In 1901, President Theodore Roosevelt invited African-American educator Booker T. Washington, who had become close to the president, to dine with his family at the White House. Several other presidents had invited African Americans to meetings at the White House, but never to a meal.
News of the dinner became a national sensation — the subject of inflammatory articles and cartoons — and shifted the national conversation around race at the time.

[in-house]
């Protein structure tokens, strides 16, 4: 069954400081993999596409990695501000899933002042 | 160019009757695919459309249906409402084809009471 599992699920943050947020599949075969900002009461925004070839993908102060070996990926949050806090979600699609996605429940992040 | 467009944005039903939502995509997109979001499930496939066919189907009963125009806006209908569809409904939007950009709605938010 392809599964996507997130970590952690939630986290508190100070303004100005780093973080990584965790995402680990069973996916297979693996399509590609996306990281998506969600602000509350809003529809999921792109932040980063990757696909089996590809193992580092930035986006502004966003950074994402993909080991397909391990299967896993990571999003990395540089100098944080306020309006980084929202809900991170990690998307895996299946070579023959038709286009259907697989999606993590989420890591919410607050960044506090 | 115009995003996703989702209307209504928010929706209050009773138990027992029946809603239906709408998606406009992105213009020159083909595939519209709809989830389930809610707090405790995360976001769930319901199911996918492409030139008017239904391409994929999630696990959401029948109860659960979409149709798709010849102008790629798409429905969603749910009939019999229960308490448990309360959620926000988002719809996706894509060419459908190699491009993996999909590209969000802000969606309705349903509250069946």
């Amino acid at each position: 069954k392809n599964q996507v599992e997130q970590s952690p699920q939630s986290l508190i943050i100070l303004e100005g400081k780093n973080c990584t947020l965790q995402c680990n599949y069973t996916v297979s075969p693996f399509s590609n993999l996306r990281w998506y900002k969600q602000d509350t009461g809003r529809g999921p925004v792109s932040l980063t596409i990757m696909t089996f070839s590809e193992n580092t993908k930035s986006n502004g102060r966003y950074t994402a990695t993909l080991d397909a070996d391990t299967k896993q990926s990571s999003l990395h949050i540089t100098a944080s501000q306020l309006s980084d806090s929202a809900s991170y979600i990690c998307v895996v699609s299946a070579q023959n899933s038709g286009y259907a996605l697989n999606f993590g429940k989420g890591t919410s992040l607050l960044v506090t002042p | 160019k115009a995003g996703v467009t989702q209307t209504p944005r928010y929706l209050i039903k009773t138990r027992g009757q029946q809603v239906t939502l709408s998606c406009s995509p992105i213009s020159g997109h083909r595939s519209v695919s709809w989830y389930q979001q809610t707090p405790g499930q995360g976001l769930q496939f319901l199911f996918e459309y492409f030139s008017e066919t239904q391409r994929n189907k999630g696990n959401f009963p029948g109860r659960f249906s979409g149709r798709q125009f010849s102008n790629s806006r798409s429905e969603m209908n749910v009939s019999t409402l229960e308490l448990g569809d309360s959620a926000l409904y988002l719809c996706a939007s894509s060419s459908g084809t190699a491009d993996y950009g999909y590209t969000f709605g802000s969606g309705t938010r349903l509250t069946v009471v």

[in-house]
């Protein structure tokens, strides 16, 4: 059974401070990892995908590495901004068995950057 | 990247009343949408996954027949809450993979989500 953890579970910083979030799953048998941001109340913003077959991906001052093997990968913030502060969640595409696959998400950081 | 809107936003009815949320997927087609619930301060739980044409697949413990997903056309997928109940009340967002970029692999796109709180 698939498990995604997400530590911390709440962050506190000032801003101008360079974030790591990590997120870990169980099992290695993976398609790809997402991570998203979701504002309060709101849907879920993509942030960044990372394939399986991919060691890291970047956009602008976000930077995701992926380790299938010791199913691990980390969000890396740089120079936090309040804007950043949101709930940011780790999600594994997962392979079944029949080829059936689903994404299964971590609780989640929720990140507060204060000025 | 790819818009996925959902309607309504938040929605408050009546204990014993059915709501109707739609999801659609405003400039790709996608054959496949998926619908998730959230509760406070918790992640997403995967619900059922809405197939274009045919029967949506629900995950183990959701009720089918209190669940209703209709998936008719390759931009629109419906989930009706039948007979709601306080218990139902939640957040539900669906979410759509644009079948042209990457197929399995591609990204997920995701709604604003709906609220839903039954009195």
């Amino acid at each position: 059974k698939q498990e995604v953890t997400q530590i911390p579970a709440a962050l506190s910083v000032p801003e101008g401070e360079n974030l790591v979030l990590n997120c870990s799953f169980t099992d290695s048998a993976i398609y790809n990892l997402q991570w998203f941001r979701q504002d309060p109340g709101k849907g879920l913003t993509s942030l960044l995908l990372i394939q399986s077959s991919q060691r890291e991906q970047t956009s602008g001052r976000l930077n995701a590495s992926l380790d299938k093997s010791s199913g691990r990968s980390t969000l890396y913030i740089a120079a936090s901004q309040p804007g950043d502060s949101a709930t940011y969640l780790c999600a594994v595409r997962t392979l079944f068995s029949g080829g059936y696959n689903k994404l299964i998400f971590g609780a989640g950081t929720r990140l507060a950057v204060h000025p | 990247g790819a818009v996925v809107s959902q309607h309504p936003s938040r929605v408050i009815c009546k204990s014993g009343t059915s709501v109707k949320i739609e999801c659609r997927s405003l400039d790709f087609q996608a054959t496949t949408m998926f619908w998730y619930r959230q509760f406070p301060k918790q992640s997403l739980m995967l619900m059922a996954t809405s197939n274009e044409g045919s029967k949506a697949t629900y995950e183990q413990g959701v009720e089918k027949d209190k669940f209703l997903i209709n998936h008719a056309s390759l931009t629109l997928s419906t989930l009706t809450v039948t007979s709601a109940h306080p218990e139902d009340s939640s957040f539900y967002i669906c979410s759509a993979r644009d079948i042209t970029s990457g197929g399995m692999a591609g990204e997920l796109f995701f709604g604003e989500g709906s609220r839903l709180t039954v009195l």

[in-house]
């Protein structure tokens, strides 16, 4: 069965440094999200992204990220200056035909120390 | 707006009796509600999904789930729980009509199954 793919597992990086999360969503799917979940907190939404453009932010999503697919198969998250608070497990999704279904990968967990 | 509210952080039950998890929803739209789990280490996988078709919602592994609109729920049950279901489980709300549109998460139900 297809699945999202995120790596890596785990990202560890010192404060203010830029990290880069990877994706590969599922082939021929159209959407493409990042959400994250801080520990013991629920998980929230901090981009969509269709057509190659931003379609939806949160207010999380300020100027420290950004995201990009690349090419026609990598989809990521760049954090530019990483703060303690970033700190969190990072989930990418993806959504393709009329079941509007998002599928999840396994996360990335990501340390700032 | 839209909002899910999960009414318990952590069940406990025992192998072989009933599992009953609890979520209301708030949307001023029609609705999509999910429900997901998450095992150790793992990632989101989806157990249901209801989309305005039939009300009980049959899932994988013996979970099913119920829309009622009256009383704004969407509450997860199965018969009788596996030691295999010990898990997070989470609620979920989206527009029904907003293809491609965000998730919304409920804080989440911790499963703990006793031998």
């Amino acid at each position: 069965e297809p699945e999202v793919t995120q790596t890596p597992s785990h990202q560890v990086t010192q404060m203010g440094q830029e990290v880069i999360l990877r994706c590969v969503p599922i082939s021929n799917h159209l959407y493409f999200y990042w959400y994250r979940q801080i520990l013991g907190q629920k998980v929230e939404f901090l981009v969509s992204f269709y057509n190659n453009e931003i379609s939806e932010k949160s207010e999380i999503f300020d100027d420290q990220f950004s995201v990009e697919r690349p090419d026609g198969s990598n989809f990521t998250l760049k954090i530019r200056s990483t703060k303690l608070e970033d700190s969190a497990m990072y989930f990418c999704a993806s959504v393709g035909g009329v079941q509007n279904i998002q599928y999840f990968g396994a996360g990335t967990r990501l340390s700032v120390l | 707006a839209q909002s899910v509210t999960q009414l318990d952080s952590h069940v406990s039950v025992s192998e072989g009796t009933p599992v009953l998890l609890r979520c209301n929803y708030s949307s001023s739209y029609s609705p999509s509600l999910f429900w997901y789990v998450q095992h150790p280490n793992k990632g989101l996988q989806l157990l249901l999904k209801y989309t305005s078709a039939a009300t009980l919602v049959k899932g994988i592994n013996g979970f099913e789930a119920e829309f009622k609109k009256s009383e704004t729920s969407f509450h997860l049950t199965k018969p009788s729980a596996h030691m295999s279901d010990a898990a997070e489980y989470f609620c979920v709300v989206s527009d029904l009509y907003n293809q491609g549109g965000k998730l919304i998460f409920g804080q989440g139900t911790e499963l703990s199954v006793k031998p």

NPR's Neal Conan talks with Deborah Davis, author of Guest of Honor: Booker T. Washington, Theodore Roosevelt, and the White House Dinner That Shocked a Nation about the dinner that she believes changed history.
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